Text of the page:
The government’s refusal (at worst) or knowing failure (at best) to implement fully the second alternative, for which the Brits voted (to leave the European Union) depends tacitly on the idea that it has the right to give away something that it in fact can never possess – the sovereignty of the nation.
That idea is of course false. Rather, the sovereign will was expressed in a referendum that everyone knew at the time meant exactly what the Prime Minister has since told the country it meant – actual British exit from the European Union.
The British people also confirmed their clear understanding of, and intent in, the referendum result by voting overwhelmingly at the subsequent general election for parties that promised to honor it without qualification or equivocation.
And just in case it needs to be said (and it seems that it does): the reason why the referendum question did not list all of the conditions of Brexit is that exit, or “leaving”, to use the word on the ballot, is a rather simple, all-or-nothing act.
Have you ever “left” anything while leaving behind a part of yourself? When have you told someone you are leaving your house, but felt the need to specify that you are taking all of your limbs with you?
Never, and the very idea is absurd.
In voting to leave the EU, the British were clearly voting to bring with them every part of their sovereignty that had been conceded to the EU – including the jurisdiction of their courts, the ability to make all of their laws, their territorial waters, and everything else besides.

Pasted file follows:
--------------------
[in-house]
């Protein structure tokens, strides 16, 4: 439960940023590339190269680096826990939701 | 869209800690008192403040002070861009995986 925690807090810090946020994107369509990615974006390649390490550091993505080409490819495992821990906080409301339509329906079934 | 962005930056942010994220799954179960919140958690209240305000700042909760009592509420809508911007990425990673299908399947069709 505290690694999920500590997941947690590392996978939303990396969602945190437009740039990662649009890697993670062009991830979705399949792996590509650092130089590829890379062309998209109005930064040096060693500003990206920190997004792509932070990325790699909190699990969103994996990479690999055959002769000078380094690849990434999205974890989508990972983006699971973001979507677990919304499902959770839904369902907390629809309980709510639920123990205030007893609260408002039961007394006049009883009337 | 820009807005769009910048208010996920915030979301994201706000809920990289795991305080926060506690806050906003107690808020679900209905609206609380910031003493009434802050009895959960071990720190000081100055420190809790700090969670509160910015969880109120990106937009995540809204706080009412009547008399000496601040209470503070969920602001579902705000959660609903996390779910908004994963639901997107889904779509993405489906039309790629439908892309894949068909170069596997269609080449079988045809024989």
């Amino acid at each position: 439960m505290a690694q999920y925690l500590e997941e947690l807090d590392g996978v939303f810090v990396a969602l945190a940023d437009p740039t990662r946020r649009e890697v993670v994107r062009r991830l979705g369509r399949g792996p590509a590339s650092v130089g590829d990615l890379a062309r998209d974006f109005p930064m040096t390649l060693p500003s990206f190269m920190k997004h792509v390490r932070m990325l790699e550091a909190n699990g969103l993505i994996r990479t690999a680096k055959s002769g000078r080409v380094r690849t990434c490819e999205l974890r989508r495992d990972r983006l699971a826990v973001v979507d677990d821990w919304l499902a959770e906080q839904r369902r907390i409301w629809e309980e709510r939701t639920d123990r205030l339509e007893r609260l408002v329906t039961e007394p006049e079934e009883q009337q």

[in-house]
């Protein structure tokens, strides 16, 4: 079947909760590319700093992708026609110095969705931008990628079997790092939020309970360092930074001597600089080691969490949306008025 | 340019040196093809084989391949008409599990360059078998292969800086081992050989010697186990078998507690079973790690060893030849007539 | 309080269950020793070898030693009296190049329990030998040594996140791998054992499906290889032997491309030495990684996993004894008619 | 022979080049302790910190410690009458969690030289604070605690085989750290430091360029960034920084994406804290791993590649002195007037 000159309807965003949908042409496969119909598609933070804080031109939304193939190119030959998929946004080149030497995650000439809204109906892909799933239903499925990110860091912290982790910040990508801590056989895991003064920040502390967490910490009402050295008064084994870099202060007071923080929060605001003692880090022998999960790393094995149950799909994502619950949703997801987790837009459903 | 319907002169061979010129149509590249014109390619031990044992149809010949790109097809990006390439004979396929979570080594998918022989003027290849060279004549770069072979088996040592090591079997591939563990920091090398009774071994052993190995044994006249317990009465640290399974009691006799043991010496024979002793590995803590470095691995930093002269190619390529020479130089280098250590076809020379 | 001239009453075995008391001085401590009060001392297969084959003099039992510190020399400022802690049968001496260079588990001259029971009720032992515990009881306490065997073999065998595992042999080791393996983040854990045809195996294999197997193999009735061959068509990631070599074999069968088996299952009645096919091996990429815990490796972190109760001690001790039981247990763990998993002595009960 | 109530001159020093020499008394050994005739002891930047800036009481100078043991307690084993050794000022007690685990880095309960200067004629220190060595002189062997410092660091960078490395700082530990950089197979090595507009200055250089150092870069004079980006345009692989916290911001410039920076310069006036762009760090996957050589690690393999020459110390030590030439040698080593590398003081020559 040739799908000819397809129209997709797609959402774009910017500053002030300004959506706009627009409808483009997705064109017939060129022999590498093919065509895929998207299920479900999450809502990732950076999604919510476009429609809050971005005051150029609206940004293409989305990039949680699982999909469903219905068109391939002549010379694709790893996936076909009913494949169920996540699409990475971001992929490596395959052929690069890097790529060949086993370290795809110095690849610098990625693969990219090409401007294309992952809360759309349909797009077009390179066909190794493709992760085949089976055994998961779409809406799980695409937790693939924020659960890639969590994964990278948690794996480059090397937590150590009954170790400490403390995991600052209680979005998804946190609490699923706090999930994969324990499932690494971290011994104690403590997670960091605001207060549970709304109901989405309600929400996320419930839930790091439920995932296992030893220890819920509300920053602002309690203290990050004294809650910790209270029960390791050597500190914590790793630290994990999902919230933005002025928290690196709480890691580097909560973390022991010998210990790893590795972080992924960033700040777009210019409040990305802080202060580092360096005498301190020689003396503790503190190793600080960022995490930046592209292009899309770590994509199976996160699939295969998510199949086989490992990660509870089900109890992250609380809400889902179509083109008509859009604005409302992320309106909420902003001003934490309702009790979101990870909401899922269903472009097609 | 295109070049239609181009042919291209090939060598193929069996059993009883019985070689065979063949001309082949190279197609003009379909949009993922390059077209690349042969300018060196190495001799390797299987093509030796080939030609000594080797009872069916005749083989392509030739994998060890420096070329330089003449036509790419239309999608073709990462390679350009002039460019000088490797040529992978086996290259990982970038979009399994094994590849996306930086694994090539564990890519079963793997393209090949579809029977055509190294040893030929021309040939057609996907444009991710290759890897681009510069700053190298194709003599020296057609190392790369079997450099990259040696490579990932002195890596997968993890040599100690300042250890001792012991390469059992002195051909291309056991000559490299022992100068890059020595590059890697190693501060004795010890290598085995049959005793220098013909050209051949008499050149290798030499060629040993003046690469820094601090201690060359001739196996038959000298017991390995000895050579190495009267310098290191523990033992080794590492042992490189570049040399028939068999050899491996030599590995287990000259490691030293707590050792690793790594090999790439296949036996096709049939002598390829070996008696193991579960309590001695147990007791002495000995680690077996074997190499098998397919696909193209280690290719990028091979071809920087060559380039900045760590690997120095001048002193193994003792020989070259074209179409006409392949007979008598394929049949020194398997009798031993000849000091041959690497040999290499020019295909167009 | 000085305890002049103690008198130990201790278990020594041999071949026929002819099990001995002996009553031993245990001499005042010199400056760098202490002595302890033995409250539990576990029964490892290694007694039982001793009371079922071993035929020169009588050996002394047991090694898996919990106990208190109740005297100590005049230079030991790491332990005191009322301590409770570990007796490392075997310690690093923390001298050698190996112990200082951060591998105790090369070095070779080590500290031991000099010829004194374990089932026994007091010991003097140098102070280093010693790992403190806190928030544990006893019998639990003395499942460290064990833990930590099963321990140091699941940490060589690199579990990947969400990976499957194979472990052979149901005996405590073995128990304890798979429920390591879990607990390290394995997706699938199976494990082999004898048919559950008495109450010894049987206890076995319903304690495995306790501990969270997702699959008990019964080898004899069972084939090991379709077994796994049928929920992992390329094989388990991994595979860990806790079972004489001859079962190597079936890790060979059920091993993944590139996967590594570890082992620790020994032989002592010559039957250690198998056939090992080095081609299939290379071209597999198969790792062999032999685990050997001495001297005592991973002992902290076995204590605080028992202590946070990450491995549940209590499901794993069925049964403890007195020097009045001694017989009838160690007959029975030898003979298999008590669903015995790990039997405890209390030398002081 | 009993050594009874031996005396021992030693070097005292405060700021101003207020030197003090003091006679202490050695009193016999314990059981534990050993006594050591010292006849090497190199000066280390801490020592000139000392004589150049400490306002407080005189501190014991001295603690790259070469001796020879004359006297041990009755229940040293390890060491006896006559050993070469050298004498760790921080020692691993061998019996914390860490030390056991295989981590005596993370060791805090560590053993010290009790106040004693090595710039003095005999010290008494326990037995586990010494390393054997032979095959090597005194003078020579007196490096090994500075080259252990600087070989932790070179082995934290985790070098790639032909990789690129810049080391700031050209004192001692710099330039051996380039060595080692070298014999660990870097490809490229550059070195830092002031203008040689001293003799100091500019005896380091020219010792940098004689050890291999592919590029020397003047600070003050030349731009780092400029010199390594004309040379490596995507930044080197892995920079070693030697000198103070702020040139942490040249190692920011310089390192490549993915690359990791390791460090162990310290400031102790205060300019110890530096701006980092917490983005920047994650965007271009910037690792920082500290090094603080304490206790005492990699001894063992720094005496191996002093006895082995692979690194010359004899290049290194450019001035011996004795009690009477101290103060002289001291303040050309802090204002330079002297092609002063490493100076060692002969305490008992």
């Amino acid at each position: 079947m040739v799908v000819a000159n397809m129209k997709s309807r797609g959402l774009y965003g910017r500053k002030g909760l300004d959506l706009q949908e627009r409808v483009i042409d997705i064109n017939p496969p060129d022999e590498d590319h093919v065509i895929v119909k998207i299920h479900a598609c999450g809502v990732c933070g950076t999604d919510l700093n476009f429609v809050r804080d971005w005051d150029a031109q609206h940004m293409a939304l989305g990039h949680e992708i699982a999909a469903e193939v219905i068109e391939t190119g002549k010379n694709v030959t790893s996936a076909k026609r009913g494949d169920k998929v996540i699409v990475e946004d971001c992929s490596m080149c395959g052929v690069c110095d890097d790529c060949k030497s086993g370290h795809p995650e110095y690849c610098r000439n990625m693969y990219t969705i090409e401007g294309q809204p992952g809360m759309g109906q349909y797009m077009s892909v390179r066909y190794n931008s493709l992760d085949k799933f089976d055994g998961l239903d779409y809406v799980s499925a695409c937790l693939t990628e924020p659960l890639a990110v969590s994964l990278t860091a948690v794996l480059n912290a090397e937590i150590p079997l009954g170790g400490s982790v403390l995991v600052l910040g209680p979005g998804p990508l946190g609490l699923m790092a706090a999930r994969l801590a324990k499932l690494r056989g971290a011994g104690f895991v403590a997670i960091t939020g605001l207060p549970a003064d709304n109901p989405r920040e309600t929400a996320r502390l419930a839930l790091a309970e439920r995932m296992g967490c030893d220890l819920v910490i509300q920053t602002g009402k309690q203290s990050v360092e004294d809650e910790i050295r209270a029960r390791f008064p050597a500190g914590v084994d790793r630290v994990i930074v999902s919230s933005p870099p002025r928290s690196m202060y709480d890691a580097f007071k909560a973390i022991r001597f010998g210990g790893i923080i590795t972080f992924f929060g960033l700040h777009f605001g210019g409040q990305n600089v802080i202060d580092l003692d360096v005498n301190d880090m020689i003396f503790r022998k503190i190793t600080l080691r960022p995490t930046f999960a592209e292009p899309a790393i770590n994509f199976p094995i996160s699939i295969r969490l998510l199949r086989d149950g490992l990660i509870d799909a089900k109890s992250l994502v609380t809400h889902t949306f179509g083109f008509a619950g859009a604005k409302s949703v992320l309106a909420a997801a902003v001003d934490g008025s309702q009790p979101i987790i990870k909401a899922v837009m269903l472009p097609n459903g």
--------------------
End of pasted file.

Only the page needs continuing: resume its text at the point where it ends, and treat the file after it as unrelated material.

So let’s say it directly. Any Brexit that doesn’t do all of those things isn’t Brexit.
There is no such thing as a “soft Brexit” – any more than there is such a thing as a “soft” leaving of your house in the morning, or a “soft” pregnancy.
The drawing of a line at the giving away of governmental power is a very basic, human and healthy self-protective instinct, which has been evident at many more points in history than just 1215. In 1258, for example, the Provisions of Oxford against Henry III, which established parliament, was also a response to the King’s giving away power to a foreign European aristocratic class. Hundreds of years later, the Glorious Revolution would follow the exiling of a king on account of his desire to bring French law and religion to England. And as the normal, healthy act of a real demos (people), the result of the Brexit referendum is a similar reaction to a similar travesty.
It drew the line exactly where it has been drawn throughout history: to prevent those who are temporarily delegated power by one demos from giving away a kratos (power) that is not theirs, to those who are part of another demos altogether.
The British demos has demanded all of its kratos back.
With the recent publication of the Chequers white paper, Teresa May is now in dangerous territory – both politically and morally.
The worst of it all is the deceit. May brought people along with her “plan” by declaring red lines in speech after speech… before turning them pink, and eventually erasing so many of them altogether.